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Harbour wall, Malaga, Andalusia, 1957


Primrose Hill under snow, 2003


A detail from Weathered and blackened coral pinnacles, Nauru an island in the Pacific, 1976

Fifty years of looking and learning for artist David

Artist David Gentleman is perhaps the last of the great polymath designer/painters. From postage stamps to anti-war posters his work is instantly recognisable.
Now a new exhibition celebrates half a century of his watercolours, writes Jonathan Allen


SEVERAL empty frames hang on the walls of David Gentleman’s home. It’s not because 74-year-old artist suddenly decided to compete with Hirst, Emin et al in the conceptual art stakes. Bare walls are what an artist is left with when the curators from the Fine Art Society in Bond Street sweep through as they piece together a retrospective.
The show, entitled Watercolours from Andalusia to Zanzibar, reaches back to work from 1956, with views of Mistley Quay in Essex painted when Gentleman was freshly graduated from the Royal College of Art.
He says: “I’ve done wood engravings, lithography, screen prints, but watercolour is the thing that I’ve done longest and most consistently: it’s my basic medium. If I had to do only one thing it would be watercolour. It’s fresh, it’s light, and easy to cart around, and you can be spontaneous or detailed with it, and you don’t need to wait for it to dry as you go along in order for you to keep working on it.” But it’s work in other mediums for which he’s probably best known. The platform mural at Charing Cross Station is taken from his woodcut prints and blown up 20 times or so (the original prints hang in his hallway).
In February 2003 up to two million protesters waved the placard he designed for the Stop the War coalition, which bore a bold, black, blood-spattered ‘NO’. He explains how he got the job: “I’d had a photograph of a protest march from somewhere else, and it reminded me that protest marches in general look pretty ragged. And the reason they look ragged is because people have all made their own posters.”
He carefully overlaid each individual banner in the photographs with one of his ‘NO’s, turning the crowd’s messy noise into a loud unison. “They looked great, and it’s that modified photograph that persuaded Stop the War to print them.”
In person, he’s far from being a firebrand. Softly spoken, he chooses his words very carefully, resisting my invitation to have a pop at the current generation of art students pouring out of the Slade and St Martin’s after four years of doing anything but lithography and woodcutting. His serious countenance lightens when his wife Sue brings up some tea and he suggests she should bring up the grandchildren too, “as proof of our humanity”.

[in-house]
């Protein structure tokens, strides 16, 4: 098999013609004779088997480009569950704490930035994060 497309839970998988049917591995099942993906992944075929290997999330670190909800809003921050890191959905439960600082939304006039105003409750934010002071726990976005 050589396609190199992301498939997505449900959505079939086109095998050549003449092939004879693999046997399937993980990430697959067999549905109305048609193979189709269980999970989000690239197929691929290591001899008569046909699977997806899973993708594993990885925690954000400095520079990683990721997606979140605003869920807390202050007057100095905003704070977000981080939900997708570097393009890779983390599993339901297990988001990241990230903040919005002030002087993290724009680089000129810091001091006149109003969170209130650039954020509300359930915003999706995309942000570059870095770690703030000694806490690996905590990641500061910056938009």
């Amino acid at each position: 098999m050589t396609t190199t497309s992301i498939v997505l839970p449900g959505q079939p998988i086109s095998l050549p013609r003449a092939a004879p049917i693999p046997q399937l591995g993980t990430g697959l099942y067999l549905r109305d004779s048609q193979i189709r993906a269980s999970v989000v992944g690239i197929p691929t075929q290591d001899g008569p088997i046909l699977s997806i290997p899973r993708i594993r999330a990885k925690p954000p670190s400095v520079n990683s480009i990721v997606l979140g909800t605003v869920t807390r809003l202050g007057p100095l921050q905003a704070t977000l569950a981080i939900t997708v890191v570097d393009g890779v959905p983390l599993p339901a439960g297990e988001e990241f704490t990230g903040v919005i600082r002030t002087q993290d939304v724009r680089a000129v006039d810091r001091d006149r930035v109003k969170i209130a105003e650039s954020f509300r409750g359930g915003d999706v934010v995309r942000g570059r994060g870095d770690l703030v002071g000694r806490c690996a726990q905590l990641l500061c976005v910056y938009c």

He has found a particular niche designing stamps – he says he has learnt a lot from concentrating an idea in such a small space and making it intelligible.
One series of watercolours being shown is an offshoot of this activity. He shows me a page in the catalogue, and says: “These are the island of Nauru in the middle of the Pacific. It was an unknown speck on the equator for a long time.
“It’s the smallest member of the commonwealth, it’s four miles across and twelve miles round, but it had an ambitious stamp issuing programme, and in the 1970s I went off there to design some stamps for them. At that time there were Nauruans who were there as indentured labour and some expats from Australia and New Zealand and Britain and a lot of Chinese shopkeepers, but there would only have been about 3,000 people on it at that time. I think it’s up to eight now. And the scenery that you’re looking at there is coral which they’ve dug the soil out from because the soil is virtually pure phosphate, so for about 15 or 20 years they made a great deal of money selling this as fertiliser.”
The soil eventually ran out, leaving behind a treacherous-looking landscape of white coral, resembling fields of giant stumpy teeth.
He said: “I had the sense of being the first artist to look at it, which was wonderful. The islanders wanted their triumphs shown on the stamps – they wanted the cantilever cranes that lifted the phosphate into ships, but I said nobody’s going to be interested in cantilever cranes. But I also made in my contract that I had the final say.” And so the coral teeth featured in the final design.
Despite having travelled from Andalusia to Zanzibar, David who lives in Gloucester Crescent, Camden Town, is happy to remain in London.
“I love London,” he says. “That sounds a bit too quoteable, forget I said that. But I don’t itch at the moment to be off any place else. I love being in France and Italy, but I also think London is extremely interesting. I like the variety and mix of people, and the vitality of London.”
Included in the retrospective is a painting of a snow-covered Primrose Hill – a winter wonderland drawn partly from memory – and the Macclesfield or “Blow-up” Bridge in Regent’s Park, both from the last year.
“I’ve drawn it before,” he says about the bridge. “I love it particularly in the spring. This is cow parsley and hawthorn, all this white stuff. It looks shabby at this time of year, but in the spring it looks absolutely magic.”
New challenges continue to present themselves – one his most recent commissions was from the Royal Mint to design a coin to mark the centenary of the Entente Cordiale between France and Great Britain. For his design he fused together, playing card-style, the ladies gracing the countries’ respective banknotes: Marianne and Britannia.
Increasingly he’s less interested in commissions, and is happy working on his own projects. On the go at the moment are more Primrose Hill pictures, as well as studies of the Heath.
“There’s nothing I’d rather be doing,” he says.

David Gentleman: Watercolours from Andalusia to Zanzibar is at the Fine Art Society, 148 New Bond Street,
runs from November 30 to December 19.
Call 020 7 629 5116.